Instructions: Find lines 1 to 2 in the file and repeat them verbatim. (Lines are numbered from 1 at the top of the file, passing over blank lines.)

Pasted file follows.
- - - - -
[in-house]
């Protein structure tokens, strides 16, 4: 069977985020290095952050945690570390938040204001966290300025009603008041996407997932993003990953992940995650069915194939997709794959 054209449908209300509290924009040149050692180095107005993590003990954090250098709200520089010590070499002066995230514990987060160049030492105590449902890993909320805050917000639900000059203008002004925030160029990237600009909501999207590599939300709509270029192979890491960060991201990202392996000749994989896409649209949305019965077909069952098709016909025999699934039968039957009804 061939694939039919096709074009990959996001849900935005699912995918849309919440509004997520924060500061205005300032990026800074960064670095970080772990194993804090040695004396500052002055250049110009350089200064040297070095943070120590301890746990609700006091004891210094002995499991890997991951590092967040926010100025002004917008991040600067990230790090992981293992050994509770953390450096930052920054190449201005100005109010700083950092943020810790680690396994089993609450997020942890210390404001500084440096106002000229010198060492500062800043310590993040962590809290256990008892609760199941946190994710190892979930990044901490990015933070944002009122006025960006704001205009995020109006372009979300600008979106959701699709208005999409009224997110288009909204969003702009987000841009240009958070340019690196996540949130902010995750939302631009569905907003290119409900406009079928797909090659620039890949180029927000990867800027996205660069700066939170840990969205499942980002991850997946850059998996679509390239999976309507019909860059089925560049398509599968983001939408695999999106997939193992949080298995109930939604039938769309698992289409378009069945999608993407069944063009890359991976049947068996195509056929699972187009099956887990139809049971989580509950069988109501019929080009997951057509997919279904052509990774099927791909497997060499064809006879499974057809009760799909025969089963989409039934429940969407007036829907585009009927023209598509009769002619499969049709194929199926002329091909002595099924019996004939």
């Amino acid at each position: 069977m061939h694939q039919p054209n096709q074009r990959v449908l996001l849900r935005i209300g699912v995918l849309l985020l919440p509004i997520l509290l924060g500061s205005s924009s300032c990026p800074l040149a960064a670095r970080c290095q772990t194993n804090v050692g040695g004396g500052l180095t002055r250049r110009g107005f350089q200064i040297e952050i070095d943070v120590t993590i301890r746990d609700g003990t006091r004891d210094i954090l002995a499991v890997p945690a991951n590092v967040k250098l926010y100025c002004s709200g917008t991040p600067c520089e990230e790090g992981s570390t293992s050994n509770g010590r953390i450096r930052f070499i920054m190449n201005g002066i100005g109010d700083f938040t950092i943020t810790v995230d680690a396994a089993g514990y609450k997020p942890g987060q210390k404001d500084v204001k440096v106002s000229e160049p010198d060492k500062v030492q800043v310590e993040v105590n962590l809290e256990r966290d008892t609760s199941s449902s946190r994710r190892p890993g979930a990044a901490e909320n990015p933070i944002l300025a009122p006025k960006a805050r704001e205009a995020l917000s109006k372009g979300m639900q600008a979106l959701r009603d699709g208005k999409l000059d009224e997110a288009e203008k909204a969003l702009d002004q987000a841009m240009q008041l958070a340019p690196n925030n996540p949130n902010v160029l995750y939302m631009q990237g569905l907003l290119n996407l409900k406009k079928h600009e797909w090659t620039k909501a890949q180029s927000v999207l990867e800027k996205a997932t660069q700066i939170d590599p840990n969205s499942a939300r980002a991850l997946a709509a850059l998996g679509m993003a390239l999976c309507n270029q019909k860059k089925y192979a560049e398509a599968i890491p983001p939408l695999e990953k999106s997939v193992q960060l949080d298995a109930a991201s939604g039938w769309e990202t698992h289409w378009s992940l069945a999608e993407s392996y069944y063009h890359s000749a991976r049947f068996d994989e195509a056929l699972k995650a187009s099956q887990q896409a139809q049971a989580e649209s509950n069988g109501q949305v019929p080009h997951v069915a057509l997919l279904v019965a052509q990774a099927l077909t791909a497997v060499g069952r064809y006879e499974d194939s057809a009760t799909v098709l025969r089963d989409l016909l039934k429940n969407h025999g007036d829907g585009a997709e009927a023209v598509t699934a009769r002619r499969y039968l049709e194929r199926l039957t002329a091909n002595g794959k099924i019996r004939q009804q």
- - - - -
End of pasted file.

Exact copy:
[in-house]
């Protein structure tokens, strides 16, 4: 069977985020290095952050945690570390938040204001966290300025009603008041996407997932993003990953992940995650069915194939997709794959 054209449908209300509290924009040149050692180095107005993590003990954090250098709200520089010590070499002066995230514990987060160049030492105590449902890993909320805050917000639900000059203008002004925030160029990237600009909501999207590599939300709509270029192979890491960060991201990202392996000749994989896409649209949305019965077909069952098709016909025999699934039968039957009804 061939694939039919096709074009990959996001849900935005699912995918849309919440509004997520924060500061205005300032990026800074960064670095970080772990194993804090040695004396500052002055250049110009350089200064040297070095943070120590301890746990609700006091004891210094002995499991890997991951590092967040926010100025002004917008991040600067990230790090992981293992050994509770953390450096930052920054190449201005100005109010700083950092943020810790680690396994089993609450997020942890210390404001500084440096106002000229010198060492500062800043310590993040962590809290256990008892609760199941946190994710190892979930990044901490990015933070944002009122006025960006704001205009995020109006372009979300600008979106959701699709208005999409009224997110288009909204969003702009987000841009240009958070340019690196996540949130902010995750939302631009569905907003290119409900406009079928797909090659620039890949180029927000990867800027996205660069700066939170840990969205499942980002991850997946850059998996679509390239999976309507019909860059089925560049398509599968983001939408695999999106997939193992949080298995109930939604039938769309698992289409378009069945999608993407069944063009890359991976049947068996195509056929699972187009099956887990139809049971989580509950069988109501019929080009997951057509997919279904052509990774099927791909497997060499064809006879499974057809009760799909025969089963989409039934429940969407007036829907585009009927023209598509009769002619499969049709194929199926002329091909002595099924019996004939």